One of the most frequent questions I get is “What color should I paint this?” Unfortunately the answer is never that simple. There are several factors that go into my color selections, so I thought I’d share my thought processes when choosing furniture paint colors.
1. Will you be painting to keep or painting to sell?
Every market is different, certain colors sell better in some geographic areas than others. Try to stay in touch with design trends. Pinterest can be helpful, browsing home decor stores, watch what pieces are available in your area and how quickly they sell.
Even white finishes don’t have to be boring!
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2. If you are painting to keep, what decor is in the room it will be in?
Do you have bedding, artwork, or other accessories that will be in the room with your piece? Choose an inspiration piece that you love, that will be in the room, and pull color inspiration from there.
Much of my work is custom orders for a client. We usually start by exchanging photos of their decor, this helps me see their style and decorating taste. Then we exchange photos of furniture they like. I do my best work when given basic direction, then given creative freedom from there.
3. What finishes have you done lately?
It can get monotonous to paint the same finishes and colors repetitively. When choosing furniture paint colors, I look at my previously painted portfolio and look for colors I haven’t done in a while. This helps keep my work fresh and diverse. Occasionally I go to the paint department at my local hardware store and grab paint chips that are different colors for me to mix and try.
Mix custom colors to mix things up
4. Is there a new technique you are wanting to try?
Tired of blending, wanna go boho? If there is a technique you are wanting to try, keep that in mind when choosing furniture paint colors.
Metallics and cross hatching were on my list to try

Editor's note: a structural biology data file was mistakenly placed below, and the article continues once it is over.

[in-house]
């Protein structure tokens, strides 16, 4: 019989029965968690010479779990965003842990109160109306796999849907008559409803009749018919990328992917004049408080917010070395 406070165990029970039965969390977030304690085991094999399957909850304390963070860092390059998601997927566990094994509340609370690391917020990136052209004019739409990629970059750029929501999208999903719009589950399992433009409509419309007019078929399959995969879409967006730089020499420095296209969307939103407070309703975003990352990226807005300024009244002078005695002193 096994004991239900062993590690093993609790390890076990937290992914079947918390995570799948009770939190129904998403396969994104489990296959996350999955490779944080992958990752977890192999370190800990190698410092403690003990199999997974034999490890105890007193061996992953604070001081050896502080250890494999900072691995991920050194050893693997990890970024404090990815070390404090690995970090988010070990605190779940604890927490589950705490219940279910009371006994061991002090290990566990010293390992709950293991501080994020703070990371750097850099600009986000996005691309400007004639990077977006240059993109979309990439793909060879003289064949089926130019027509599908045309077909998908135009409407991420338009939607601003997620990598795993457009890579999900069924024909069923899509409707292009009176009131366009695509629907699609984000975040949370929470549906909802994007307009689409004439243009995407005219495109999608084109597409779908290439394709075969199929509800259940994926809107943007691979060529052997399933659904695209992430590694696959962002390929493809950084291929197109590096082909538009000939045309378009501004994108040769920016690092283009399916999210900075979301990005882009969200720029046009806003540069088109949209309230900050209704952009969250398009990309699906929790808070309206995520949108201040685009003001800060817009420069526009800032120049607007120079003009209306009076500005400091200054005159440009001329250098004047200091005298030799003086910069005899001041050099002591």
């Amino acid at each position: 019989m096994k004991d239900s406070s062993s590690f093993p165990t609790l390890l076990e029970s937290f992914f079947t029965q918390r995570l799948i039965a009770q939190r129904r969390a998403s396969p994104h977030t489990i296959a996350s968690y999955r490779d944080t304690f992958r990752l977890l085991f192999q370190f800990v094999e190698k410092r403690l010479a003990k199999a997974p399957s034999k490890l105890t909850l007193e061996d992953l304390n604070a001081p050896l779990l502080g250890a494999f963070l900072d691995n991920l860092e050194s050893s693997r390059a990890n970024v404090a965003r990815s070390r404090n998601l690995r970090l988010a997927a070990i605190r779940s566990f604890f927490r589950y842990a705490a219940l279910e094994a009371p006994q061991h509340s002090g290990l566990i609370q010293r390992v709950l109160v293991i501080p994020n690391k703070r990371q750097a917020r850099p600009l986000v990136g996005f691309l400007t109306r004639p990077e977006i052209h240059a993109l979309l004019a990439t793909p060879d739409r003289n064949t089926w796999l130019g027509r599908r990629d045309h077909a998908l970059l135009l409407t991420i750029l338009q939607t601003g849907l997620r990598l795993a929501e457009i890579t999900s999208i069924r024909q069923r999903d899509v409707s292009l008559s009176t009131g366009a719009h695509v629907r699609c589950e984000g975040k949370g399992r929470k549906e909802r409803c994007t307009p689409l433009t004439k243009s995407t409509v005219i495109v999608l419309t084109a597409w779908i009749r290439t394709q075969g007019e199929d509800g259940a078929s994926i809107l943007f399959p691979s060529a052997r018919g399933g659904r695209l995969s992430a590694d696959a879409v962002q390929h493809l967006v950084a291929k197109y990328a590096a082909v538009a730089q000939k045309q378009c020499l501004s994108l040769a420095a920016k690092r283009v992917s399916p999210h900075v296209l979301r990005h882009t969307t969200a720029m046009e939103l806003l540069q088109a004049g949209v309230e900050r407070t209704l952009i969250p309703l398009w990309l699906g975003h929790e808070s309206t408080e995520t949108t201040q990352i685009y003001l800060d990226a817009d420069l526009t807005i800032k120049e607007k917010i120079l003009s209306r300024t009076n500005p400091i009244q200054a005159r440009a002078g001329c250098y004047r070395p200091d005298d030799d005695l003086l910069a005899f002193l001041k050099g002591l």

5. Take cues from the style of your furniture piece
The style of your furniture will help give color direction. I like softer, more muted tones on curvy pieces like French provincial, but prefer bold, basic colors on clean lines of mid century. Look at the vibe your piece is giving off, is it soft and feminine or clean and masculine?
6. Look for inspiration in everything around you
My private inspiration board in Pinterest is full of images of everything…except furniture! I save canvas art, nature photos, fashion photos, anything that catches my eye and refer back to those for color and technique inspiration. Look for textures, layers, all of those are tips on how colors will work together.
Curvy and feminine?
Or bold, clean lines?
7. Do you have a transfer or decoupage paper you plan to incorporate?
The background color for your transfer or decoupage should compliment the image itself. Pull complimentary colors that showcase your design or pull colors from the image itself.
The burlap colors and coffee imagery inspired this coffee bar
8. Imitation is the greatest form of flattery
If you are stuck on colors choices, look for similar pieces done by other artists that inspire you. I always appreciate credit when reproducing one of my finishes, but otherwise welcome seeing different versions.
9. Pinterest. Pinterest. Pinterest
If you don’t have a Pinterest account, get one. Its a rabbit hole of inspiration. You are bound to leave overflowing with color ideas and probably a few dozen new dessert recipes too.
10. Post on social media for help
There are public forums dedicated just to talking paint colors. Chalk Mineral Paint Enthusiasts and World of Chalk Paint are 2 examples of Facebook groups just for avid furniture painters. Talk about a creative mind collective! Draw on the expertise of others and don’t be afraid to post a pic of your piece and the direction you are thinking. The paint world is a helpful one, the first post can be nerve racking, but after that you’ll know you are in good company.
You can also check out my blog all about My Favorite 3 Color Blends for more inspiration to help you in choosing furniture paint colors.
As you can see, these decisions don’t happen spontaneously. We often say a piece “speaks” to us, but in reality, our brains are mulling over all these factors in making a color decision. Its not so much that the furniture “speaks”, but rather that we carry on a long, involved conversation, over a cup of coffee and brunch 😉